[Ed's Note: It's been a long time coming, but the Dream Team Retrospective Series finally comes to a close with a different edition than originally planned. We think you'll like Dave's new direction though. To read Part 1 of the series click here.]
I recently watched NBATV’s documentary on The Dream Team; while not exactly a puff piece, I was disappointed by the film’s surface-deep approach to some of the controversies surrounding the team (tell me more about snubbing Isiah and treating Laettner like a second class citizen) and its kid-gloves approach to contextualizing the team’s historical significance. For those of us born between 1977 and 1983 The Dream Team was our sports-Woodstock and arguably the quintessential 90s pop-culture event.
Was there ever a generation more convinced of its invincibility? And can we really be blamed for our attitude of entitlement and predestination? As the sons and daughters of the affluent Baby Boomers, we grew up enjoying largely uninterrupted economic growth, understanding distant and lopsided through the prism of video games, and watching dreams of unchecked conspicuous consumption come to glistening fruition. Rampant American nationalism was reinforced at every turn: our socialist competitors had seen their ideology and infrastructure crumble around them while our Technicolor ethos of righteous capitalism left us more prosperous and more entertained.
The Dream Team’s effortless and charismatic victories were a spot-on metaphor for the “Entitlement Generation.” Witness the smiling and seemingly predestined annihilation of the primitive basketball world and believe that to be American is to be superior is to win with the cheat-code-enabled video game ease. Our opponents welcomed the Dream Team like saviors and conquering heroes, famously asking for autographs and taking photos with the Americans—the mythos of cultural imperialism was reborn in the 1990s.
[Photo from David Hartley's personal collection]
By contrast, the hard-working Baby Boomers and their Greatest Generation elders had the maniacally prepared and confident Bobbie Fischer shrewdly dismantling the methodical and ever-humble Boris Spassky as their competitive metaphor (among others) —it supposedly illustrated the supremacy of American independence and innovation over the dogmatic, ascetic Communists. To young, impressionable chess fans, the message was: work hard, be different, question authority, and you will win. In 1992 the supreme ease of The Dream Team’s dominance falsely told me, to be American is to be born to win.
I recently watched my old VHS copy of the gold medal game against Croatia and delighted over all of it, even the commercials. Three blades? How quaint, Gilette! What are we up to now, a baker’s dozen? The game was, of course, a rout, though Croatia (Toni Kukoc and Dino Radja, in particular) kept it respectable through the first half and showed flashes of the European basketball micro-revolution to come. In the end, though, it was more of a celebration than a competitive event.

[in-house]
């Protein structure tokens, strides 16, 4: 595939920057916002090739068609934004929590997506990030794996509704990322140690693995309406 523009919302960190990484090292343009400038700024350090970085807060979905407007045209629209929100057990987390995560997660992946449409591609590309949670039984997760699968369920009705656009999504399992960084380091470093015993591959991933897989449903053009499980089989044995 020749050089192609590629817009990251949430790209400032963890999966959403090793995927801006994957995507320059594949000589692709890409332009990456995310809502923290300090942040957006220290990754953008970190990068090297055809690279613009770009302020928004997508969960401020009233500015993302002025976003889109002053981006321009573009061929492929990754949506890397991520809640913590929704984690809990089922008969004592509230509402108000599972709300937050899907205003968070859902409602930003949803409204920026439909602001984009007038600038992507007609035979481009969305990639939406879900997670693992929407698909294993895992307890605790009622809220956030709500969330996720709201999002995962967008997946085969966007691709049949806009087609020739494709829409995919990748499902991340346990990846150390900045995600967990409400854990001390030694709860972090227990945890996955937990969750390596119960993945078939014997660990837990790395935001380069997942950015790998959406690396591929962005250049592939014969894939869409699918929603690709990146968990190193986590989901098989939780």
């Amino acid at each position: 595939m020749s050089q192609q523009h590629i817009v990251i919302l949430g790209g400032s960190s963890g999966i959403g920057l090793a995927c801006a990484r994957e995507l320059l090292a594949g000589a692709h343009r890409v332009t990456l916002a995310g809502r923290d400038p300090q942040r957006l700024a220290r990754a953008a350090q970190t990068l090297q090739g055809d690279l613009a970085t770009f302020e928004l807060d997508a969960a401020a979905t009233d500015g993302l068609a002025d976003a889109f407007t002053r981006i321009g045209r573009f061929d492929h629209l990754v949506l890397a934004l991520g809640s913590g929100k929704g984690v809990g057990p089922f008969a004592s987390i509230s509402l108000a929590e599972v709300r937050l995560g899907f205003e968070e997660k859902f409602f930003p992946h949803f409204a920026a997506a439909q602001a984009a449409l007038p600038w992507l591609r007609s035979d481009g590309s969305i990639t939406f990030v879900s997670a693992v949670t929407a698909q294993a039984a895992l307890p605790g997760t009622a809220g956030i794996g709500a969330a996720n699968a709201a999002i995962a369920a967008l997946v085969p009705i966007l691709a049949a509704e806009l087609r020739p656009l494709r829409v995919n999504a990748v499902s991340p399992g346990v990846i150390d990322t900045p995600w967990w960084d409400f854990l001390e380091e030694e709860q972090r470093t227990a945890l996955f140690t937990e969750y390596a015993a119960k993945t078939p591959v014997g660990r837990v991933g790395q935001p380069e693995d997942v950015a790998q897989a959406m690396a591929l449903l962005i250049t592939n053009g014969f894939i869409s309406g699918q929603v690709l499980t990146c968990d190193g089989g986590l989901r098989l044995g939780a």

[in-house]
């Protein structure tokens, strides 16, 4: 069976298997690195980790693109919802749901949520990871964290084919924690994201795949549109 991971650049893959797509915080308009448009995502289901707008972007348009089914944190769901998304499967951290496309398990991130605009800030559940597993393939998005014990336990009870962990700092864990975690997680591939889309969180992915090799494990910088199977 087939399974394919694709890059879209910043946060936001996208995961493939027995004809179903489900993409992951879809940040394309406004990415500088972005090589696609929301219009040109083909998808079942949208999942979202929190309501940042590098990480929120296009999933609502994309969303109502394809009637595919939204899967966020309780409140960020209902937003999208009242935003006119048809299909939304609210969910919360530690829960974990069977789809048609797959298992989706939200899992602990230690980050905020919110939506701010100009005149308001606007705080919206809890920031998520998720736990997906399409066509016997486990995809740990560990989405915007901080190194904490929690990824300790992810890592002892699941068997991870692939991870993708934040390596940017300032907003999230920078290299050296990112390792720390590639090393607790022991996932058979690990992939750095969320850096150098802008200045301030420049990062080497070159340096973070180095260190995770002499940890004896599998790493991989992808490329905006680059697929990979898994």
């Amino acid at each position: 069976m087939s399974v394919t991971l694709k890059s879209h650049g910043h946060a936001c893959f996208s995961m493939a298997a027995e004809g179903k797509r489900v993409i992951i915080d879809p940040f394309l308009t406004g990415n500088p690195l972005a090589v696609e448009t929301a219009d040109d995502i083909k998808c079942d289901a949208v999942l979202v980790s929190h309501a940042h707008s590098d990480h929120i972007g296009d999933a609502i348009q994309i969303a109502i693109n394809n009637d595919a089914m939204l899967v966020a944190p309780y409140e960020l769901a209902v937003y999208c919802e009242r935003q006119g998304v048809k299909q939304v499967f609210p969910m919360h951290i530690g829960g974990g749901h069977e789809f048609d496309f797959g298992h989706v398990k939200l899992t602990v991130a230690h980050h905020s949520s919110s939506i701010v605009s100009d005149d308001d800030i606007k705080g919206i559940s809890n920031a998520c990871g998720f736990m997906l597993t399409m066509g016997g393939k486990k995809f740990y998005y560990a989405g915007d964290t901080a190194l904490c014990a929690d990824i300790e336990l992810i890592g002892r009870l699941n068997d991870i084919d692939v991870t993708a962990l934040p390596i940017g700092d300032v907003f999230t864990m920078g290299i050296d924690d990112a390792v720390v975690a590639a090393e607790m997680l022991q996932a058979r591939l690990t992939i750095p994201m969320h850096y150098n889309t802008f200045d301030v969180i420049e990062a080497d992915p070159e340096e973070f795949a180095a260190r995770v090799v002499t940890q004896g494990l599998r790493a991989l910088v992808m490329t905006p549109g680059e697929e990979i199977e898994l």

Rewatching the game, I tried to jot down the moments where I sat up and exclaimed, “holy smokes, that pass!” but stopped keeping track after the first dozen or so.
The teamwork and improvisation was pure jazz—still stunning now, if not more so. One moment I’d find myself enamored with Ewing’s touch and athleticism (it’s a shame that his later career was so tarnished by diminished agility and poor shot selection), the next with Clyde Drexler’s open-court speed. But then another, momentarily forgotten Hall of Famer would check in to the game and you’d be slapping your forehead anew. “John Stockton is the backup point guard? The all time assists and steals leader is your backup? Ewing is looking slightly winded, let’s spell him and put in The Admiral!”
After the foregone conclusion had been reached, the gold medal ceremony felt like a coronation. Magic beamed iridescently while Larry Bird looked almost visibly touched, one final dramatic contrast capping a rivalry filled with them. Tough guys like Barkley and The Mailman clutched oversized bouquets and seemed to cherish the emasculation; you can’t fake the looks on their faces. I’ve seen Kobe try.
Watching it now still inspires and moves, though for much different reasons. My favorite part of the ceremony and the entire 1992 Olympic games, probably, is when the Lithuanian squad emerges from the tunnel to accept their bronze medals clothed head to toe in gaudy, Grateful Dead-supplied tie-dyed uniforms (the image of the skeleton dunking is one half of the two-fold origin of the Death Dunk moniker)—there is a documentary about the Lithuanian squad currently in theaters, which I have yet to see. They were underdogs athletically, financially and politically and when they crashed The Dream Team’s crowning, so did Bob Weir and Mickey Hart. Never have basketball and rock overlapped in such strange, poetic fashion.
Instead of adding my voice to the multitudes by comparing the 1992 American men’s squad to later incarnations, I’m going to honor Lithuania by letting the spirit of whimsy wash over me and drafting The Traveling Wilburys 2. The Traveling Wilburys are The Dream Team’s musical analog: they emerged from the same era (Volume 1 came out in 1988, the ironically-named Volume 3 in 1990), featured all-time greats truly collaborating, and showcased a lineup unprecedented in the history of supergroups. So here we go:
PB (Point Beatle – previously George Harrison): Paul McCartney. Pretty limited options here, obviously. It’s either Paul or Ringo, and one could do much worse than Macca when constructing the second coming of the ultimate classic rock supergroup. I feel like Paul-bashing is en vogue right now because of some of his recent transgressions, but I’m a full-fledged McCartney apologist. The man wrote a hundred or so of the greatest songs of all time, he’s earned his schmaltzy period. We can’t have Wilburys traveling around without at least one Beatle. This roster spot is a lock.